Taking RSW’s mid-point forecast of a £95m pre-tax profit, and applying tax at last year’s 16% (RSW benefits from R&D tax credits), I arrive at possible earnings of £80m or 110p per share.
Then adjusting for the £82m cash hoard and £48m pension deficit, I come to an enterprise value (EV) of £1,131m or about 1,550p per share.
The potential P/E on the my EV and EPS estimates is therefore 14. The trailing 46.5p per share dividend supports a 2.9% income.
Is it worth watching Renishaw?
There’s plenty to like about RSW — not least its illustrious track record of growth, the dedicated long-time executives and the attractive financials that appear to stem from a respectable competitive position.
All in all, I do get the impression this business has been managed with the long run firmly in mind.
Certainly I have just as good a feeling about RSW as I did with Goodwin last year — and at the right price RSW could make an attractive replacement for some of the ‘lower conviction’ shares I currently own.
Still, RSW is not a one-way bet. The banking crash showed that earnings here can be volatile and the disappearance of large sales to China may be the cause of another setback. Well, at least I hope so… as I then may be able to pick up the shares at a bargain price!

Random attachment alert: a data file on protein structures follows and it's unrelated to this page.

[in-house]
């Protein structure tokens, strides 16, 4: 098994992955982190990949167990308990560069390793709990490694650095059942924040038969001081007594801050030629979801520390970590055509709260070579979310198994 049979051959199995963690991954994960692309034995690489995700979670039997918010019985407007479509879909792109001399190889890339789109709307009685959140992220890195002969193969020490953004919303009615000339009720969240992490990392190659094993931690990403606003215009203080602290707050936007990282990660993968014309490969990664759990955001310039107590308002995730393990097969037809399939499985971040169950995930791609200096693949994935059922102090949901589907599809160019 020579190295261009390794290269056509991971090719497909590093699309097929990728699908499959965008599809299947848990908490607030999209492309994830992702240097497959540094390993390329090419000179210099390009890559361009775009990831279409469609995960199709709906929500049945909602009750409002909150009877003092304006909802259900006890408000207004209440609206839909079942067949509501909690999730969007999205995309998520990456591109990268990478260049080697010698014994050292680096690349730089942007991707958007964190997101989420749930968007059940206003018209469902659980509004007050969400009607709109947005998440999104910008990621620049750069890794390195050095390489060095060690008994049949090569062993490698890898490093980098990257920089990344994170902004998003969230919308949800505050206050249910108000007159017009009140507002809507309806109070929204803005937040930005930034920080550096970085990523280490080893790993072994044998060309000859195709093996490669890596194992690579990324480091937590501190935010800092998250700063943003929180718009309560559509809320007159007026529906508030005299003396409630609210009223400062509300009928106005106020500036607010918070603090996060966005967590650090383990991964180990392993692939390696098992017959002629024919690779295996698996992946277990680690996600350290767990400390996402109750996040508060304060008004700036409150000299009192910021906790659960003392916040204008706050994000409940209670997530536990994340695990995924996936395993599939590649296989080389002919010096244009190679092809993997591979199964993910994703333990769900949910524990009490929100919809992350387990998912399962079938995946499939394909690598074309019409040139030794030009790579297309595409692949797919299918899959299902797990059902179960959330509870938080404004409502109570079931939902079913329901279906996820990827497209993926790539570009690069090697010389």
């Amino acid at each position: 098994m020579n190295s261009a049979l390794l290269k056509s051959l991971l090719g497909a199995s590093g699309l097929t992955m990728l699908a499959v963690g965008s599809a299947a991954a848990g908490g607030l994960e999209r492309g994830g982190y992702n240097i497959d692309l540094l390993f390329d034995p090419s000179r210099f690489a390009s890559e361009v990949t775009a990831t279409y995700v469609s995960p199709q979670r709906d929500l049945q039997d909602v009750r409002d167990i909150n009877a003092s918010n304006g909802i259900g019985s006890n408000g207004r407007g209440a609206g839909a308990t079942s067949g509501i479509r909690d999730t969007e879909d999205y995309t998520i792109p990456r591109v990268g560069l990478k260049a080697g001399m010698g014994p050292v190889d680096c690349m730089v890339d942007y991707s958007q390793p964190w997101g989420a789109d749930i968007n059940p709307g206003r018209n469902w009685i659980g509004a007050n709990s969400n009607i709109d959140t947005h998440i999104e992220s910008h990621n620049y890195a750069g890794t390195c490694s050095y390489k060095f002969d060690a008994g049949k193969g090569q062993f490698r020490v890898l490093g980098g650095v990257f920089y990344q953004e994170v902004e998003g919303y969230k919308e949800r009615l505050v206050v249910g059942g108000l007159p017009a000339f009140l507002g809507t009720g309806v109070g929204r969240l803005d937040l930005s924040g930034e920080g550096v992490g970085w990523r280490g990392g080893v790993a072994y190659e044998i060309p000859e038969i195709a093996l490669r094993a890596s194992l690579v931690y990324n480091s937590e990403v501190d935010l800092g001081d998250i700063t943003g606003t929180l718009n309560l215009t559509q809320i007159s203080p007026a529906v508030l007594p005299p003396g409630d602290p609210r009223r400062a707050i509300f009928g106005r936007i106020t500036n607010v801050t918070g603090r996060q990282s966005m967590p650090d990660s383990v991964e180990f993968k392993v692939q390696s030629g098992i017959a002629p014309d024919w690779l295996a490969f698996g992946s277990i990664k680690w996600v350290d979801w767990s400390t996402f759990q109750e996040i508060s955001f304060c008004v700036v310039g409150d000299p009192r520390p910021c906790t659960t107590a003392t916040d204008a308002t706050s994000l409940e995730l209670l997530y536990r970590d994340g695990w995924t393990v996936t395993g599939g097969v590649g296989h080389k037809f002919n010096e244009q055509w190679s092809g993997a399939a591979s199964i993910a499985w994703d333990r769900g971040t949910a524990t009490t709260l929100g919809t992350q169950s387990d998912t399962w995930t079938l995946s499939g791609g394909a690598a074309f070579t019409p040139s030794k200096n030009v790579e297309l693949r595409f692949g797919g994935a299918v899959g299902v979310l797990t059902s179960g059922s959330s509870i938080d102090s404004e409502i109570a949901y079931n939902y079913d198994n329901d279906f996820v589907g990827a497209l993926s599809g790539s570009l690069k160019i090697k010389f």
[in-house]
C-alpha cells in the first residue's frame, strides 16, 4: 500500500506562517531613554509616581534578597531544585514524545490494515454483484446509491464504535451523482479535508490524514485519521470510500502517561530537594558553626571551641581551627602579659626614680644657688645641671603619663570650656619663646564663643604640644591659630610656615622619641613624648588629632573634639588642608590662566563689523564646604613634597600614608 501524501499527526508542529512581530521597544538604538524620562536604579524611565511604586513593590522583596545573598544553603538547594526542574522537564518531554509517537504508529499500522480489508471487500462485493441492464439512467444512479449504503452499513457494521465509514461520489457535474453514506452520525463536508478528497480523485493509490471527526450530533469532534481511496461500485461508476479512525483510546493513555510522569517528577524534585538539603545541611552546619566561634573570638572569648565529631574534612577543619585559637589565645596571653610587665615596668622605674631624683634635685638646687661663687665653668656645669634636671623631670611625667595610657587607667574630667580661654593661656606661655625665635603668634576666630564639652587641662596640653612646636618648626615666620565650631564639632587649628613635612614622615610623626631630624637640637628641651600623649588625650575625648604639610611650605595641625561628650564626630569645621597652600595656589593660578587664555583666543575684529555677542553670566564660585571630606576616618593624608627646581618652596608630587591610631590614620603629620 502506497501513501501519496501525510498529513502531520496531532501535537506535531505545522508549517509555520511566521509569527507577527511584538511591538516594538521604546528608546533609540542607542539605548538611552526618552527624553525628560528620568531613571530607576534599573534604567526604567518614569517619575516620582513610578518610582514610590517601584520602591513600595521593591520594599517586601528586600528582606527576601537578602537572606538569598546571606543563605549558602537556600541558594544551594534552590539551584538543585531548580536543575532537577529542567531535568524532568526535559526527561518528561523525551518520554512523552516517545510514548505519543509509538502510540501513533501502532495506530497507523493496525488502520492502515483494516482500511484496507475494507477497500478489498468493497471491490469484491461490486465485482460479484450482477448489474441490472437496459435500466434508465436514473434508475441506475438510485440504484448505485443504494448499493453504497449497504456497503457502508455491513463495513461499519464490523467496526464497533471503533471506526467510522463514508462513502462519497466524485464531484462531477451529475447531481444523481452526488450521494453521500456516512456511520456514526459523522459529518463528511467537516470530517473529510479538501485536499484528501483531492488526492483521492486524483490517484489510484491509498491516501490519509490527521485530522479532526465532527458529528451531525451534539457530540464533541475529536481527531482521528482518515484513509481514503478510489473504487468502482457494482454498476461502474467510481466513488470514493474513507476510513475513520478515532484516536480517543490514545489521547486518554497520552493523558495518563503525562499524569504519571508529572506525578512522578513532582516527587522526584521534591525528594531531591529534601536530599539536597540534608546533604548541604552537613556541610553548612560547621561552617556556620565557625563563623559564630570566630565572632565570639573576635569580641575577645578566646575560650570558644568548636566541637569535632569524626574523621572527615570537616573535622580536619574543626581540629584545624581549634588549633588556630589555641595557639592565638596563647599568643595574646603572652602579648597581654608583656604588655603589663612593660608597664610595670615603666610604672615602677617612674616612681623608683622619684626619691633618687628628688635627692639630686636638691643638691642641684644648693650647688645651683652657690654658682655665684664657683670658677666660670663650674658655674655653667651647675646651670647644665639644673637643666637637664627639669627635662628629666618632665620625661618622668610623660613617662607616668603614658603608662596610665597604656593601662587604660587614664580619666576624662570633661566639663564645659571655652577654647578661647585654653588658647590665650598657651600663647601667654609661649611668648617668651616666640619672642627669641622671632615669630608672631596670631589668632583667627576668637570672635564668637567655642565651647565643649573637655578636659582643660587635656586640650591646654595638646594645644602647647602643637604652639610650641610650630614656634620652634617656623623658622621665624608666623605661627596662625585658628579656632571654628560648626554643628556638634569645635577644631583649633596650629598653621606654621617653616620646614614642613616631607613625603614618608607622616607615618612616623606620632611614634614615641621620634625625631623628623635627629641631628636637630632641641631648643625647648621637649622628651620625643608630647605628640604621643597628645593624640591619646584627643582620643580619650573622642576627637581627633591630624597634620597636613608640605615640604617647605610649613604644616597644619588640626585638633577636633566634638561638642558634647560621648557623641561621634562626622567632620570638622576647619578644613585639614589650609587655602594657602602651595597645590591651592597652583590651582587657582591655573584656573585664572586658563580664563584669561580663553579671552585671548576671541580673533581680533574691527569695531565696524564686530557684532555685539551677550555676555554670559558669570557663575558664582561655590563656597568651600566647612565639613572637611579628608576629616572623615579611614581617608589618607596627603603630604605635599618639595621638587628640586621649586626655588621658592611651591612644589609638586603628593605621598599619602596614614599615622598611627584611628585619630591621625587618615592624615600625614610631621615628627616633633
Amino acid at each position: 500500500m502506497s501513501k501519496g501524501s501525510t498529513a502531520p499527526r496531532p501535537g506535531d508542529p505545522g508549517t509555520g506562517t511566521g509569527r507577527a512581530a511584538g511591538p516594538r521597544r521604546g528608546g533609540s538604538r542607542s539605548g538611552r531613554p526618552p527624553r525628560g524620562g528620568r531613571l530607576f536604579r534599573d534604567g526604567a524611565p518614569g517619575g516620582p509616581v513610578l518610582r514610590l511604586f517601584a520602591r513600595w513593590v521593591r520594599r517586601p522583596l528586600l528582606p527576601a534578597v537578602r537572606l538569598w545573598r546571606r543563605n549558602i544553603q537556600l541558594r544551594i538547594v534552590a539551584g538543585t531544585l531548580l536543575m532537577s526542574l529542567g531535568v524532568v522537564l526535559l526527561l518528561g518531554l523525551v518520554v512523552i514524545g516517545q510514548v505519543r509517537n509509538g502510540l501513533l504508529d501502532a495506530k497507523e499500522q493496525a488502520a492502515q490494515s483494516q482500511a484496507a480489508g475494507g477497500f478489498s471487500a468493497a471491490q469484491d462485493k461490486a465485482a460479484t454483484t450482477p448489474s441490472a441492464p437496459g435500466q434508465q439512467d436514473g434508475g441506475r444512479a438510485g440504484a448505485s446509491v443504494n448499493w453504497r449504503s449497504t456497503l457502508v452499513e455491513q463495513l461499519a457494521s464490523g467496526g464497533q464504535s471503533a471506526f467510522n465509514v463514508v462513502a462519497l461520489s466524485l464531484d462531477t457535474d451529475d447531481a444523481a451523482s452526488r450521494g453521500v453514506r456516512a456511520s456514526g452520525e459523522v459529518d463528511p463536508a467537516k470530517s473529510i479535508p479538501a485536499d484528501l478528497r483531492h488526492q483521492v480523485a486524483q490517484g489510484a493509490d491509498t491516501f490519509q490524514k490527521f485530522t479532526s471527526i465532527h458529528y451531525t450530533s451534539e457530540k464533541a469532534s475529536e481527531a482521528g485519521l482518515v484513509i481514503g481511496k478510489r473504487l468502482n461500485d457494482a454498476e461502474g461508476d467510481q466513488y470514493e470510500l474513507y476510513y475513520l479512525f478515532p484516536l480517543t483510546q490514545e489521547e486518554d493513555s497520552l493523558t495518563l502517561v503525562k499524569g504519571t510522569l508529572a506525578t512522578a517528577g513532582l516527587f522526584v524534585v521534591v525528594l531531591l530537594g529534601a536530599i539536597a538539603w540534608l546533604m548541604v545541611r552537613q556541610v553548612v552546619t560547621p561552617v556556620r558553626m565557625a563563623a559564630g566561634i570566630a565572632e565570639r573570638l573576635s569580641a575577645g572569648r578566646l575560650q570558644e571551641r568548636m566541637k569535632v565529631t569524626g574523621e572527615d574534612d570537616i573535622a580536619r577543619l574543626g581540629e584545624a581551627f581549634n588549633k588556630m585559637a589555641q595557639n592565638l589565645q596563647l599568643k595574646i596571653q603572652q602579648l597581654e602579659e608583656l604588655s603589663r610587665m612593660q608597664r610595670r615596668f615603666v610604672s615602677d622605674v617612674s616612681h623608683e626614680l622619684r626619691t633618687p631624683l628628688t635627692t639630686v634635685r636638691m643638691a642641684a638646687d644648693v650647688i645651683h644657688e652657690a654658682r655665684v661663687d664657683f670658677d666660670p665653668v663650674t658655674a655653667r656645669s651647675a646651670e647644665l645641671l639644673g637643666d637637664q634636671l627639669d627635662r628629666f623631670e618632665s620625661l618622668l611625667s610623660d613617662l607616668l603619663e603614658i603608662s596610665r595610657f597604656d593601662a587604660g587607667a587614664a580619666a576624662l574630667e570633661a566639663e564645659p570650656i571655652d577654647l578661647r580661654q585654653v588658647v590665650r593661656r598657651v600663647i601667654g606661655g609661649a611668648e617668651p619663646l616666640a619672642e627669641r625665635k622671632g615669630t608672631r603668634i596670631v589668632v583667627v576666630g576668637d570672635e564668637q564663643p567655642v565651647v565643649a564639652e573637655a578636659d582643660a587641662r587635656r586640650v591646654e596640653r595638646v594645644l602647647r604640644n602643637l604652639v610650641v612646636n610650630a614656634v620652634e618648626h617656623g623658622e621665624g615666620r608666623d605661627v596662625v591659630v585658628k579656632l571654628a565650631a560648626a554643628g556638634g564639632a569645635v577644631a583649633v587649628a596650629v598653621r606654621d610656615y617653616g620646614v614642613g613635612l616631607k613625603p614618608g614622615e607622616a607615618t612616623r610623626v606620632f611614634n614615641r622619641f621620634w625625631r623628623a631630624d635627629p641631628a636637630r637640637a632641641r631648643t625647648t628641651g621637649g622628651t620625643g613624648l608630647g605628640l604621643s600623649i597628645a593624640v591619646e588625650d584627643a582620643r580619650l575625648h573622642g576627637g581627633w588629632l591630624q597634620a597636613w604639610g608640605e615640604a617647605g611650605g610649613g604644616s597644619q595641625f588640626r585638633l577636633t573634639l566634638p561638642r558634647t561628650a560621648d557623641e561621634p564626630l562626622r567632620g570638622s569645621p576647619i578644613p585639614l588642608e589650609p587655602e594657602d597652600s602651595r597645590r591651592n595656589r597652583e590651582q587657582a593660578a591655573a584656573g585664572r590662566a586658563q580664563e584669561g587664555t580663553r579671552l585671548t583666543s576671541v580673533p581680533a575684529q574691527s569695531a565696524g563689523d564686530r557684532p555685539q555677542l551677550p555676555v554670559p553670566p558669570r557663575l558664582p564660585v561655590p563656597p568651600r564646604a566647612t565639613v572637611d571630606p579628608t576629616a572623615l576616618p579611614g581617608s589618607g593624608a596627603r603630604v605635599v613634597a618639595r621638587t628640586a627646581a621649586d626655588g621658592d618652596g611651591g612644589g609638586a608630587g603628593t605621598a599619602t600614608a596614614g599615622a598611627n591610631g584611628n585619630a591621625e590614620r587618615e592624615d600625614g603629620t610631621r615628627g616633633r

For now, though, RSW measures up well for my watch list and I await further developments with interest.
Disclosure: Maynard does not own shares in Renishaw.
2 thoughts on “Renishaw: Measuring Up Well For My Watch List”
Hi Maynard, thanks for the review. Renishaw scores pretty well on my stock screen so I’ve had half an eye on it for a while, although I haven’t looked at it in detail yet. Also your questions are different to mine so the two sets combined should provide some additional illumination.
Will be interesting to see how it pans out from here.
Thanks John. Yes, half-year results out next week should give us some idea how things are going. It does look to be a quality business, though, and looking back, the best times to have bought (for long termers at least) were during those periods of profit setbacks.